By: Andrea Bruner, Special to the SRC
Carolyn Brewer of Wideman never had a real Barbie doll when she was a little girl – only imitations. So when her mom gave a Holiday Barbie for Christmas in 1998, a surprised Carolyn immediately understood the sentiment behind the special gift.
It was the last Christmas gift her mom gave her, as she died eight months later.
But her brother Charles Caperton, a resident at the Russell J. Stuebing Home in Ash Flat and a consumer with Network of Community Options, Inc., would continue the tradition for another 20 Christmases.
Charles and Carolyn were born in Monticello along with one other brother. Carolyn said her father moved them to Pine Bluff when his job took them there, but they never had a lot of money.
Charles, who has autism, was born premature and their mother had her hands full taking care of all of them along with the home. More than one person suggested they move Charles to an institution but their mother said no, and she took care of him until she was no longer able.
Carolyn worked for the Department of Corrections in Pine Bluff as a bookkeeper and when a job came open at the North Central Unit in Calico Rock, she applied. She and Carl moved up here along with Charles and their widowed mother. Their mother worked at Walmart in Mountain View and Charles would fix his own breakfast and coffee, and when he knew it was time for her to arrive home he would be waiting at the door.
Christmas 1998 was a memorable one.
“She (their mother) told me as we were growing up, they couldn’t afford the real doll so I got an imitation,” Carolyn said.
On Mother’s Day 1999, their mother learned she had a brain tumor, and the following September she died.
“Before Mom passed, she asked, ‘What’s going to happen to little Charlie?’ and I said, ‘I will see to it he’ll be taken care of,” Carolyn said.
Charles lived with Carolyn and her husband Carl for a couple of years, but Carolyn said she has a heart problem and she worried what would happen to Charles if or when she wasn’t able to care for him.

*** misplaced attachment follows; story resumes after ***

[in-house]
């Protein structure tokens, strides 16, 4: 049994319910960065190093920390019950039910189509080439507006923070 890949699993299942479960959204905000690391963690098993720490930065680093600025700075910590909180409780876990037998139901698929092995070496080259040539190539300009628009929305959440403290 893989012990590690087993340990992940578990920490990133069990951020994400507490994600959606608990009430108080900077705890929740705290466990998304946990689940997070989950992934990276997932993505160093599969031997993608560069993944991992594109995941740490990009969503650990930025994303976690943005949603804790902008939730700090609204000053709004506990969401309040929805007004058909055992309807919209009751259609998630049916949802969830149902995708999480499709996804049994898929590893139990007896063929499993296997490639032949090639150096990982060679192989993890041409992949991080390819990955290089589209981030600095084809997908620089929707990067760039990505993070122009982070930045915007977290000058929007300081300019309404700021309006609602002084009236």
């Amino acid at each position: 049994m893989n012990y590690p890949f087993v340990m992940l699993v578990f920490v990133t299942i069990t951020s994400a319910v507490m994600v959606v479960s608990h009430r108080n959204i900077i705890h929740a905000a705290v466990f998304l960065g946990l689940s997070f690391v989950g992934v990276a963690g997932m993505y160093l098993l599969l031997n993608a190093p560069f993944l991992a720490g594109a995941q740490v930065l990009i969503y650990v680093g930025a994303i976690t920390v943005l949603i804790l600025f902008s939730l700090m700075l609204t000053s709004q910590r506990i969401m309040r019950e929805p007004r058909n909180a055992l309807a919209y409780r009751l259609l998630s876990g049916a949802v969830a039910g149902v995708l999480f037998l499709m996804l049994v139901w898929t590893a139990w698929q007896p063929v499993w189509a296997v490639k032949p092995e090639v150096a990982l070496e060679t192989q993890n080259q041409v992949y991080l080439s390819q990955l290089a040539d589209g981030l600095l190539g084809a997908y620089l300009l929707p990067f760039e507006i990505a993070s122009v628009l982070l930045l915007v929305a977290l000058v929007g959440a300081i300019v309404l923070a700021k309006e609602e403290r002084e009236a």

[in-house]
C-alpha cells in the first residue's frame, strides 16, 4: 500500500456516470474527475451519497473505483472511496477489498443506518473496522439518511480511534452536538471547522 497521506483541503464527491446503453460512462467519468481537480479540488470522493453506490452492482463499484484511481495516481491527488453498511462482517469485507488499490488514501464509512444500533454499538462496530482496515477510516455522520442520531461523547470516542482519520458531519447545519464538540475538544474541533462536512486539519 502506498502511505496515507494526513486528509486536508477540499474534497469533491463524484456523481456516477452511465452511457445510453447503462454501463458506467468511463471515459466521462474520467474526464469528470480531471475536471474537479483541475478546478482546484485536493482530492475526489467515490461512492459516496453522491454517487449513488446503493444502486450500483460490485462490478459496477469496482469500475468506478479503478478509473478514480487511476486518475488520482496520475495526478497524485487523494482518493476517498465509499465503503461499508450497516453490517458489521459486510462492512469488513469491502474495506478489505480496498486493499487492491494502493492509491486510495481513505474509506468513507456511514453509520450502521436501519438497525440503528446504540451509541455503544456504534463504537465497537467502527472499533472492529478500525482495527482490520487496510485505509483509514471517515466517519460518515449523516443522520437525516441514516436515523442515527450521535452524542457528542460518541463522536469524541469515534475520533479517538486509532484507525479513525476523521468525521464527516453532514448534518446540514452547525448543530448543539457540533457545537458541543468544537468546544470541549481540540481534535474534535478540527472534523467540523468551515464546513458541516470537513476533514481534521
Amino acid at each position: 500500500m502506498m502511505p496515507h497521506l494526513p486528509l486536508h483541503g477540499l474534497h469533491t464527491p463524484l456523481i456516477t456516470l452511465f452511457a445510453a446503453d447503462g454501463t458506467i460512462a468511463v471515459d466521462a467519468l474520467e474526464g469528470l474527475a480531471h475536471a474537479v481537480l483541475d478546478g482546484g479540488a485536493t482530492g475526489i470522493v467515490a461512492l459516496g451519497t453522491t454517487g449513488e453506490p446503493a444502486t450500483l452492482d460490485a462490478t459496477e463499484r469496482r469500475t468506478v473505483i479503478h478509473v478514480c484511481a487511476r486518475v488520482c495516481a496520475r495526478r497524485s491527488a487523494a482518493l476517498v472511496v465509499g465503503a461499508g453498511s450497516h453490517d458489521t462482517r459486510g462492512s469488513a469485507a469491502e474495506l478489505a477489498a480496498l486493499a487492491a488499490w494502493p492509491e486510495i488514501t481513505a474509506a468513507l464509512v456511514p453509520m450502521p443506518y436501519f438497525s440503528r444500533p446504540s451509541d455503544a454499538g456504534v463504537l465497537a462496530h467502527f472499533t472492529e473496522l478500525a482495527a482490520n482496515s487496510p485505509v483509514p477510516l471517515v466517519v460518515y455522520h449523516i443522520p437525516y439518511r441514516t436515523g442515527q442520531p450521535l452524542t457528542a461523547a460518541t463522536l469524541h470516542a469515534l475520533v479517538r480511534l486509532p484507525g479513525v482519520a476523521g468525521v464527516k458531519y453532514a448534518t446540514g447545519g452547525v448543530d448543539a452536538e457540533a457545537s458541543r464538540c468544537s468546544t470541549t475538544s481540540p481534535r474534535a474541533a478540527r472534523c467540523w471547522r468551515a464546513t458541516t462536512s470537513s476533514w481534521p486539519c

Carolyn first learned about The Martin Center, an adult day treatment facility operated by NCO, Inc., and Charles began going to that for a few hours every day. Then, she found out about NCO’s group home in Ash Flat, named Russell J. Steubing Home, but was told the next vacancy might be two years away and Charles was down on the waiting list.
Fortunately, a vacancy came open and Charles was able to move in right away, but it was a little more difficult for Carolyn than she had expected.
“It was very hard for him to go somewhere else,” she said.
Charles moved into the Stuebing Home in 2002.
“That Christmas he told his worker he wanted to get me a Barbie doll. He remembered what my mother said,” Carolyn said.
“Tears come to my eyes when I think about it. … A lot of people don’t realize how autism works or how it affects adults,” but she said Charles can remember the names of people he’s met just one time, even long after their introduction.
She said their uncle George lived nearby when the kids were growing up, and he often took a young Charles to the park, fishing, or on other outings just to spend time together. Later, when they visited George after he’d moved to Texas and everyone had long since grown up, Charles would take a picture of George off the wall and carry it around the whole time he was there.
“My mom and I could not understand why he was obsessed with it,” Carolyn said.
She finally asked her uncle, and he responded with, “Priss, that’s the way I looked 40 years, when I was taking him places.”
It dawned on Carolyn and their mom then that Charles was remembering those times. When George died, his children gave that very picture to Charles.
As surprised as Carolyn had been to open that Holiday Barbie from her mother in 1998, she said she was even more surprised to open another one from Charles a couple of years later.
“His worker went with him to get Christmas gifts and that’s what he wanted to get me,” Carolyn said. “Every year since he has given me a Barbie doll for Christmas.”
Carolyn said her brother is compassionate and has a big heart. “He’s always thinking of others before himself.”
Her husband, Carl, who died four months ago, had not been around anyone with disabilities until Charles came to live with them, but Carl and Charles became close. “Charles is very special and a joy.”
She said moving to north Arkansas was one of the best decisions she and her family ever made, and Charles has thrived at the Stuebing Home. Ten years ago or so, he had to have open-heart surgery, and he stayed with her during his recovery.
“He was so bored,” she recalled with a laugh. “He kept saying, ‘I want to go home, I want to see the guys.’”
She said she rests easier knowing he’s well-cared for and has lifelong friends there.
“He’s a very special blessing in my life.”
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